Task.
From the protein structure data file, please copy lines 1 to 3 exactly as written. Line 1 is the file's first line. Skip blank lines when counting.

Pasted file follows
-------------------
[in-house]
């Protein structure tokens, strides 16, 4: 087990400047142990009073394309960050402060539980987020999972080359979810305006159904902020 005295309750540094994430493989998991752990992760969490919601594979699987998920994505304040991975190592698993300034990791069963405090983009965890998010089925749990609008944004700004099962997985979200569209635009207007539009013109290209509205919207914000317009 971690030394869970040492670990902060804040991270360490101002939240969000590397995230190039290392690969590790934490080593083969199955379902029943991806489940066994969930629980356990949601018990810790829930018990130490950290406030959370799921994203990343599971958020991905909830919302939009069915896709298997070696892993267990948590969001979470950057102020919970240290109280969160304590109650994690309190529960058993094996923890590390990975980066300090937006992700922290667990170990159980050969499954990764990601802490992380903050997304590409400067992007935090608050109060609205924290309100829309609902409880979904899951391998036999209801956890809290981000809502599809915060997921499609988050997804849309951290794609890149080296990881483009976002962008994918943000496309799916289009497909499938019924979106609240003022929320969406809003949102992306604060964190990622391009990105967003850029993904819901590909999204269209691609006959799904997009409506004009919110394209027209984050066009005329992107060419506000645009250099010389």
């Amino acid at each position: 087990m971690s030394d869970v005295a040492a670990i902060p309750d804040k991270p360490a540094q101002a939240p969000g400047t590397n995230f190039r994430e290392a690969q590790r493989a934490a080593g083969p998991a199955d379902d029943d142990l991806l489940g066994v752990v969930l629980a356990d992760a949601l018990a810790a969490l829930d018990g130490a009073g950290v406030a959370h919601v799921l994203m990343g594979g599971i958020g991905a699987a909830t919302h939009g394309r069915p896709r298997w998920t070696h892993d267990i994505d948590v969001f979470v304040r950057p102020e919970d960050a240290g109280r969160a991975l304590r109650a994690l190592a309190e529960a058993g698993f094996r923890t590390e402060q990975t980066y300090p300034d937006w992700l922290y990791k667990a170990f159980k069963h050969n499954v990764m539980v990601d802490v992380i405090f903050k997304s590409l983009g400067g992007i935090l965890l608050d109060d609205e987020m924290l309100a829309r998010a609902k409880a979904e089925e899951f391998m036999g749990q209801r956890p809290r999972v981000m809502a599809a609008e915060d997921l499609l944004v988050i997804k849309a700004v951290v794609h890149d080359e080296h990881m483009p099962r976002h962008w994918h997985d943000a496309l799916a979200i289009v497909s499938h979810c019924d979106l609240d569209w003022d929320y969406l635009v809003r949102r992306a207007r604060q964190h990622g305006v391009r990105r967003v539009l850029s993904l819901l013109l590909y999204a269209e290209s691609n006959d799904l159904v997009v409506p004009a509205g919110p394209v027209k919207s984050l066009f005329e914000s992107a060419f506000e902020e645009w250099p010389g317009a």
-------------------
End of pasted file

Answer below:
[in-house]
């Protein structure tokens, strides 16, 4: 087990400047142990009073394309960050402060539980987020999972080359979810305006159904902020 005295309750540094994430493989998991752990992760969490919601594979699987998920994505304040991975190592698993300034990791069963405090983009965890998010089925749990609008944004700004099962997985979200569209635009207007539009013109290209509205919207914000317009 971690030394869970040492670990902060804040991270360490101002939240969000590397995230190039290392690969590790934490080593083969199955379902029943991806489940066994969930629980356990949601018990810790829930018990130490950290406030959370799921994203990343599971958020991905909830919302939009069915896709298997070696892993267990948590969001979470950057102020919970240290109280969160304590109650994690309190529960058993094996923890590390990975980066300090937006992700922290667990170990159980050969499954990764990601802490992380903050997304590409400067992007935090608050109060609205924290309100829309609902409880979904899951391998036999209801956890809290981000809502599809915060997921499609988050997804849309951290794609890149080296990881483009976002962008994918943000496309799916289009497909499938019924979106609240003022929320969406809003949102992306604060964190990622391009990105967003850029993904819901590909999204269209691609006959799904997009409506004009919110394209027209984050066009005329992107060419506000645009250099010389």
């Amino acid at each position: 087990m971690s030394d869970v005295a040492a670990i902060p309750d804040k991270p360490a540094q101002a939240p969000g400047t590397n995230f190039r994430e290392a690969q590790r493989a934490a080593g083969p998991a199955d379902d029943d142990l991806l489940g066994v752990v969930l629980a356990d992760a949601l018990a810790a969490l829930d018990g130490a009073g950290v406030a959370h919601v799921l994203m990343g594979g599971i958020g991905a699987a909830t919302h939009g394309r069915p896709r298997w998920t070696h892993d267990i994505d948590v969001f979470v304040r950057p102020e919970d960050a240290g109280r969160a991975l304590r109650a994690l190592a309190e529960a058993g698993f094996r923890t590390e402060q990975t980066y300090p300034d937006w992700l922290y990791k667990a170990f159980k069963h050969n499954v990764m539980v990601d802490v992380i405090f903050k997304s590409l983009g400067g992007i935090l965890l608050d109060d609205e987020m924290l309100a829309r998010a609902k409880a979904e089925e899951f391998m036999g749990q209801r956890p809290r999972v981000m809502a599809a609008e915060d997921l499609l944004v988050i997804k849309a700004v951290v794609h890149d080359e080296h990881m483009p099962r976002h962008w994918h997985d943000a496309l799916a979200i289009v497909s499938h979810c019924d979106l609240d569209w003022d929320y969406l635009v809003r949102r992306a207007r604060q964190h990622g305006v391009r990105r967003v539009l850029s993904l819901l013109l590909y999204a269209e290209s691609n006959d799904l159904v997009v409506p004009a509205g919110p394209v027209k919207s984050l066009f005329e914000s992107a060419f506000e902020e645009w250099p010389g317009a």